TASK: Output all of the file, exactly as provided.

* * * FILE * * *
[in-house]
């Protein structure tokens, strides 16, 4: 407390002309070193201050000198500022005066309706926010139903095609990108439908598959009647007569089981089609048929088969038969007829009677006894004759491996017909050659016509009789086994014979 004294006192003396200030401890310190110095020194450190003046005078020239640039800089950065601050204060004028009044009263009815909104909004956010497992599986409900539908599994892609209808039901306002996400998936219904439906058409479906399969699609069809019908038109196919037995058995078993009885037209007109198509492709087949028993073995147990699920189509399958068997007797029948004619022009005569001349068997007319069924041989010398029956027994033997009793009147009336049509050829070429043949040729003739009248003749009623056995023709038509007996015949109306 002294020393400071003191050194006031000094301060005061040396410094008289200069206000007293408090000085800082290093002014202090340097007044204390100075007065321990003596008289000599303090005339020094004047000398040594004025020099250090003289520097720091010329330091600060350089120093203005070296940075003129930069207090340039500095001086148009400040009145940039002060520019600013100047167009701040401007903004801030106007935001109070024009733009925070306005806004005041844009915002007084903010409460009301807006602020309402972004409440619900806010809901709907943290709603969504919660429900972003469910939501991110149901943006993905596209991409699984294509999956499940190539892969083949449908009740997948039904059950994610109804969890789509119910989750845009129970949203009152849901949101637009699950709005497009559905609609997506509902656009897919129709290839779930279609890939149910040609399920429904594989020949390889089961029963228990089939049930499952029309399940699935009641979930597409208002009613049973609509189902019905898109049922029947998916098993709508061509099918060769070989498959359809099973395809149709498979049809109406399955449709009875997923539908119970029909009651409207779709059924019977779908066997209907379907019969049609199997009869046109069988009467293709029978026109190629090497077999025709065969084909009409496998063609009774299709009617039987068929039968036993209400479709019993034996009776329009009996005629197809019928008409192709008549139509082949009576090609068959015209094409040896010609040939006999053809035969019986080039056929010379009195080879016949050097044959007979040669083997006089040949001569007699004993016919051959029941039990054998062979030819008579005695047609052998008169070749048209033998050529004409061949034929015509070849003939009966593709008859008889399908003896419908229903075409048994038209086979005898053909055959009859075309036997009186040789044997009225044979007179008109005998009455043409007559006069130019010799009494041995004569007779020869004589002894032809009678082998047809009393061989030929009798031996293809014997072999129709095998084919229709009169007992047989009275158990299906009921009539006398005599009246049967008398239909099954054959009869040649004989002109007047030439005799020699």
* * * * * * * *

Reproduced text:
[in-house]
């Protein structure tokens, strides 16, 4: 407390002309070193201050000198500022005066309706926010139903095609990108439908598959009647007569089981089609048929088969038969007829009677006894004759491996017909050659016509009789086994014979 004294006192003396200030401890310190110095020194450190003046005078020239640039800089950065601050204060004028009044009263009815909104909004956010497992599986409900539908599994892609209808039901306002996400998936219904439906058409479906399969699609069809019908038109196919037995058995078993009885037209007109198509492709087949028993073995147990699920189509399958068997007797029948004619022009005569001349068997007319069924041989010398029956027994033997009793009147009336049509050829070429043949040729003739009248003749009623056995023709038509007996015949109306 002294020393400071003191050194006031000094301060005061040396410094008289200069206000007293408090000085800082290093002014202090340097007044204390100075007065321990003596008289000599303090005339020094004047000398040594004025020099250090003289520097720091010329330091600060350089120093203005070296940075003129930069207090340039500095001086148009400040009145940039002060520019600013100047167009701040401007903004801030106007935001109070024009733009925070306005806004005041844009915002007084903010409460009301807006602020309402972004409440619900806010809901709907943290709603969504919660429900972003469910939501991110149901943006993905596209991409699984294509999956499940190539892969083949449908009740997948039904059950994610109804969890789509119910989750845009129970949203009152849901949101637009699950709005497009559905609609997506509902656009897919129709290839779930279609890939149910040609399920429904594989020949390889089961029963228990089939049930499952029309399940699935009641979930597409208002009613049973609509189902019905898109049922029947998916098993709508061509099918060769070989498959359809099973395809149709498979049809109406399955449709009875997923539908119970029909009651409207779709059924019977779908066997209907379907019969049609199997009869046109069988009467293709029978026109190629090497077999025709065969084909009409496998063609009774299709009617039987068929039968036993209400479709019993034996009776329009009996005629197809019928008409192709008549139509082949009576090609068959015209094409040896010609040939006999053809035969019986080039056929010379009195080879016949050097044959007979040669083997006089040949001569007699004993016919051959029941039990054998062979030819008579005695047609052998008169070749048209033998050529004409061949034929015509070849003939009966593709008859008889399908003896419908229903075409048994038209086979005898053909055959009859075309036997009186040789044997009225044979007179008109005998009455043409007559006069130019010799009494041995004569007779020869004589002894032809009678082998047809009393061989030929009798031996293809014997072999129709095998084919229709009169007992047989009275158990299906009921009539006398005599009246049967008398239909099954054959009869040649004989002109007047030439005799020699």